In the MLB, service time, one of the rules of baseball never discussed but always manipulated, starts when a player gets called up from the minor leagues to the majors. Once the player is promoted, a clock starts where that player is under contract for six years. The first three years are considered a standard contract, which pays the player a set salary. The remaining three years are contracted through arbitration negotiations between the team and the player. It’s a strategy used by every organization but teams repeatedly take advantage of this process. Clubs wait until the player gets older — around 24 or 25 — to maintain control of a player’s rights during their prime. While this is standard practice for most MLB teams, if discussed, it can result in a grievance from the MLB Players Association (MLBPA). However, when Seattle Mariners CEO Kevin Mather met over Zoom with Seattle’s Bellevue Breakfast Rotary Club on Feb. 5, he spilled the beans about service time and other negotiating tactics. When the conversation was posted on YouTube and discovered by the rest of the world, Mather was forced to resign by the Mariners.
Mather was excessively forthcoming at this breakfast conversation, sharing many of the Mariners’ strategies and secrets. He told the residents that no matter what, the young prospects in the Mariners organization were not going to appear at T-Mobile Park during the shortened 2020 MLB season, even stating that he’d play left field himself before putting his prospects out there. The first prospect he mentioned was Logan Gilbert, a great young pitcher who, according to Mather, won’t be called up for Opening Day on April 1, but will be called up later in the season so it does not affect his service time. Mather is just handing Gilbert the money from the grievance Gilbert will eventually win.
Last year, the Mariners offered outfielder Jared Kelenic a six-year deal with team options to make it a nine-year deal. Kelenic quickly declined, willing to bet that he could do better after those first six years. Now the Mariners won’t call him up which, to fans, seems like retribution for his refusal to sign the extension. Mather confirmed this for all to hear on YouTube, and Kelenic, the fourth-best prospect in baseball, took note of it, immediately filing a grievance with the team.
Mather also discussed Julio Rodriguez, the fifth-best prospect in baseball, who is anxious to get his well-deserved playing time in the MLB. For a team that needs to fill in the corners of their outfield around 2020 AL Rookie of the Year Kyle Lewis, Kelenic and Rodriguez fit the bill perfectly. Yet, Mather admitted to the Rotary Club that he will not play Rodriguez until 2022; this keeps him under the Mariners control until he is 29 years old. These comments were supplemented by some rather uncomfortable admissions that Mather made about his team, including the mistreatment of employees, extremely one-sided TV deals, players he wants off the team (sorry, Kyle Seager) and refusing to pay for translators for non-English speaking players.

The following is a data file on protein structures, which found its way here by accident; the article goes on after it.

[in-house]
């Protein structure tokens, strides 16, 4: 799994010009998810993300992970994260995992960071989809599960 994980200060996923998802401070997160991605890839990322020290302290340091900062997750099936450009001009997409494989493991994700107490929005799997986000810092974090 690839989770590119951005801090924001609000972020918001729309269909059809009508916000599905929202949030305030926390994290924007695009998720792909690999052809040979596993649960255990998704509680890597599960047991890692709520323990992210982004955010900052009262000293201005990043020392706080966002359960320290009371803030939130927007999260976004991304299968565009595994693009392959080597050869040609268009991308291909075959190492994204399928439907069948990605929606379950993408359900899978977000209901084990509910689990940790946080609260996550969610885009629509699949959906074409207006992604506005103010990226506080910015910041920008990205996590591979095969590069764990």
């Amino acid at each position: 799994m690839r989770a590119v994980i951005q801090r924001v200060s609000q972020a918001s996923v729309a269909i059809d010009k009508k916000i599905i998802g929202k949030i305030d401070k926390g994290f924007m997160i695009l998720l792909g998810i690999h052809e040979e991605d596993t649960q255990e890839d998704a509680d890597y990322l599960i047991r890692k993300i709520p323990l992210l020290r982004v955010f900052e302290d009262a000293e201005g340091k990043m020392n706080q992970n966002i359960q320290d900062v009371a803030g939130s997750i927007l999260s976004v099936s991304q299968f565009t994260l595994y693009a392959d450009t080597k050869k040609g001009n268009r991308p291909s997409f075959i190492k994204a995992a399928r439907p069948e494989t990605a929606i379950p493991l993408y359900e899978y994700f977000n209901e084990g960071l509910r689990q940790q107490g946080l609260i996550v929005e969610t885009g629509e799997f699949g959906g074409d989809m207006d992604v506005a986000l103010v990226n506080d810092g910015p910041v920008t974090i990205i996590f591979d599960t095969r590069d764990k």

The city of Seattle has a long, distorted history with the sport of baseball that keeps getting more complicated. The Mariners are also the only MLB team that has never played in a World Series and are currently riding the longest playoff drought of any team in any of the four major professional sports: 19 years. In 2001, the Mariners seemed to be heading in the right direction, setting an MLB record with 116 regular-season wins. But in one of the postseason’s biggest disappointments, they lost to the Yankees in the ALCS in just five games. Historically, Seattle has been home to some of baseball’s biggest superstars — Ken Griffey Jr., Alex Rodriguez, Edgar Martinez, Randy Johnson, Ichiro Suzuki and others. Between Martinez (designated hitter), Griffey Jr. (outfielder), Rodriguez (shortstop) and Johnson (pitcher), it could be argued that the Mariners had four of the best position players to ever play the game: all at the same time on the same team.
Mather’s comments and resignation adds another layer to this long, convoluted history of the Seattle Mariners. A team with this much potential and talent should be able to get its act together and win a World Series. Yet organizational incompetence, as clearly evidenced by Mather’s blunders, has defined this winless team. Will any of this change? Will the Mather-less Mariners take risks with their young talent and put together a competent, competitive MLB roster? The Mariners are writing a new page in their story and anything is possible.